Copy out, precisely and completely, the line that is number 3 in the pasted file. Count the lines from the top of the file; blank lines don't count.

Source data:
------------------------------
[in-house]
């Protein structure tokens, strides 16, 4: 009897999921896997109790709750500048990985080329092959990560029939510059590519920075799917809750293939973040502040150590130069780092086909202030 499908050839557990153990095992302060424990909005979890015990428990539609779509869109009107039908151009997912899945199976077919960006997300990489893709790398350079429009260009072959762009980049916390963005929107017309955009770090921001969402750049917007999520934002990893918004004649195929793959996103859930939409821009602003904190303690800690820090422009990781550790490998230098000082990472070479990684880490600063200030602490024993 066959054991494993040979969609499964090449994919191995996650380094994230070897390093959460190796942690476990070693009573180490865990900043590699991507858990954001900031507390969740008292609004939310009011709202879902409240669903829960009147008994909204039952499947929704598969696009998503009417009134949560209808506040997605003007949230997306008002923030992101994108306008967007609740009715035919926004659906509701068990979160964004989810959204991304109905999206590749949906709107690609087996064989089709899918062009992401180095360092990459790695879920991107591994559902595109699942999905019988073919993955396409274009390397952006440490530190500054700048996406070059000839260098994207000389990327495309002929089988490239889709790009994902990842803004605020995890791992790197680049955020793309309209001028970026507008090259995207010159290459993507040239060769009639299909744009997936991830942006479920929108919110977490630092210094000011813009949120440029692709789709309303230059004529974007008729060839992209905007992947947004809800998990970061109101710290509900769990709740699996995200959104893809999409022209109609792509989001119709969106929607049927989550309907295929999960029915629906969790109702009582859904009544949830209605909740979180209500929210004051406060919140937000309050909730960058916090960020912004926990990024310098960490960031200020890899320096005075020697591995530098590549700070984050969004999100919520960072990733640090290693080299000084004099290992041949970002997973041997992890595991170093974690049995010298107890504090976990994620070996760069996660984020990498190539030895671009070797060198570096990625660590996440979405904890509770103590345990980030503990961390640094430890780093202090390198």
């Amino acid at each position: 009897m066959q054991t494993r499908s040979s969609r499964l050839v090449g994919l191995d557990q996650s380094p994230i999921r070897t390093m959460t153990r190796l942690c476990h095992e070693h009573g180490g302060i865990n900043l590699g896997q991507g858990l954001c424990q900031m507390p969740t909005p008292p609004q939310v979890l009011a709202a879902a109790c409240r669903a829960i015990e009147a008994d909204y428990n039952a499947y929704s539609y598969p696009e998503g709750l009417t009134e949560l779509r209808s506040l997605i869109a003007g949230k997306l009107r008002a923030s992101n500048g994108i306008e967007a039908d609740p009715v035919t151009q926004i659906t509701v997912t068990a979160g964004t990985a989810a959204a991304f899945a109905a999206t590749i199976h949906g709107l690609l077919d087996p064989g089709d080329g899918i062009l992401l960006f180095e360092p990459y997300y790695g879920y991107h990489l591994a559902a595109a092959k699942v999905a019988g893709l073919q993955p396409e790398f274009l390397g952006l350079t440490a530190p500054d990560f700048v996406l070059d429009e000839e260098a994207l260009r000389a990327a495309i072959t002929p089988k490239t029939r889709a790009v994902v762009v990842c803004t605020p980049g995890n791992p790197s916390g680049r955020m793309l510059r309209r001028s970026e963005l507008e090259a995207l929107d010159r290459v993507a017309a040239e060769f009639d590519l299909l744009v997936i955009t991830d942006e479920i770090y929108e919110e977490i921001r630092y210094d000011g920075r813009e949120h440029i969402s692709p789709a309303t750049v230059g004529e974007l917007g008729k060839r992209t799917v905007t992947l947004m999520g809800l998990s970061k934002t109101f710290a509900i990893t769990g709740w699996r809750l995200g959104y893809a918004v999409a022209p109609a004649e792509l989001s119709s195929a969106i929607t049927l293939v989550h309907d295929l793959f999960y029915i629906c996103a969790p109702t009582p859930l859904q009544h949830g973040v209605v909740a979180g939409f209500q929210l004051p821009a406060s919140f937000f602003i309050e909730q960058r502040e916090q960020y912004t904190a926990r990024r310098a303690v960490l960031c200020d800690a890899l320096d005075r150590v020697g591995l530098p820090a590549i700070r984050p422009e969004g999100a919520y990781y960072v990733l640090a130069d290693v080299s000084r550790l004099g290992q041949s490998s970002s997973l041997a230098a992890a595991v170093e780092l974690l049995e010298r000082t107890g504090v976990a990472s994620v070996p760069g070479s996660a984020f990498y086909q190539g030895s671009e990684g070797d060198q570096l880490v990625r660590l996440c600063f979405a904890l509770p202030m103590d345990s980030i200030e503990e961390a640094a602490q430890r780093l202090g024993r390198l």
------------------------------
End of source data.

């Amino acid at each position: 009897m066959q054991t494993r499908s040979s969609r499964l050839v090449g994919l191995d557990q996650s380094p994230i999921r070897t390093m959460t153990r190796l942690c476990h095992e070693h009573g180490g302060i865990n900043l590699g896997q991507g858990l954001c424990q900031m507390p969740t909005p008292p609004q939310v979890l009011a709202a879902a109790c409240r669903a829960i015990e009147a008994d909204y428990n039952a499947y929704s539609y598969p696009e998503g709750l009417t009134e949560l779509r209808s506040l997605i869109a003007g949230k997306l009107r008002a923030s992101n500048g994108i306008e967007a039908d609740p009715v035919t151009q926004i659906t509701v997912t068990a979160g964004t990985a989810a959204a991304f899945a109905a999206t590749i199976h949906g709107l690609l077919d087996p064989g089709d080329g899918i062009l992401l960006f180095e360092p990459y997300y790695g879920y991107h990489l591994a559902a595109a092959k699942v999905a019988g893709l073919q993955p396409e790398f274009l390397g952006l350079t440490a530190p500054d990560f700048v996406l070059d429009e000839e260098a994207l260009r000389a990327a495309i072959t002929p089988k490239t029939r889709a790009v994902v762009v990842c803004t605020p980049g995890n791992p790197s916390g680049r955020m793309l510059r309209r001028s970026e963005l507008e090259a995207l929107d010159r290459v993507a017309a040239e060769f009639d590519l299909l744009v997936i955009t991830d942006e479920i770090y929108e919110e977490i921001r630092y210094d000011g920075r813009e949120h440029i969402s692709p789709a309303t750049v230059g004529e974007l917007g008729k060839r992209t799917v905007t992947l947004m999520g809800l998990s970061k934002t109101f710290a509900i990893t769990g709740w699996r809750l995200g959104y893809a918004v999409a022209p109609a004649e792509l989001s119709s195929a969106i929607t049927l293939v989550h309907d295929l793959f999960y029915i629906c996103a969790p109702t009582p859930l859904q009544h949830g973040v209605v909740a979180g939409f209500q929210l004051p821009a406060s919140f937000f602003i309050e909730q960058r502040e916090q960020y912004t904190a926990r990024r310098a303690v960490l960031c200020d800690a890899l320096d005075r150590v020697g591995l530098p820090a590549i700070r984050p422009e969004g999100a919520y990781y960072v990733l640090a130069d290693v080299s000084r550790l004099g290992q041949s490998s970002s997973l041997a230098a992890a595991v170093e780092l974690l049995e010298r000082t107890g504090v976990a990472s994620v070996p760069g070479s996660a984020f990498y086909q190539g030895s671009e990684g070797d060198q570096l880490v990625r660590l996440c600063f979405a904890l509770p202030m103590d345990s980030i200030e503990e961390a640094a602490q430890r780093l202090g024993r390198l």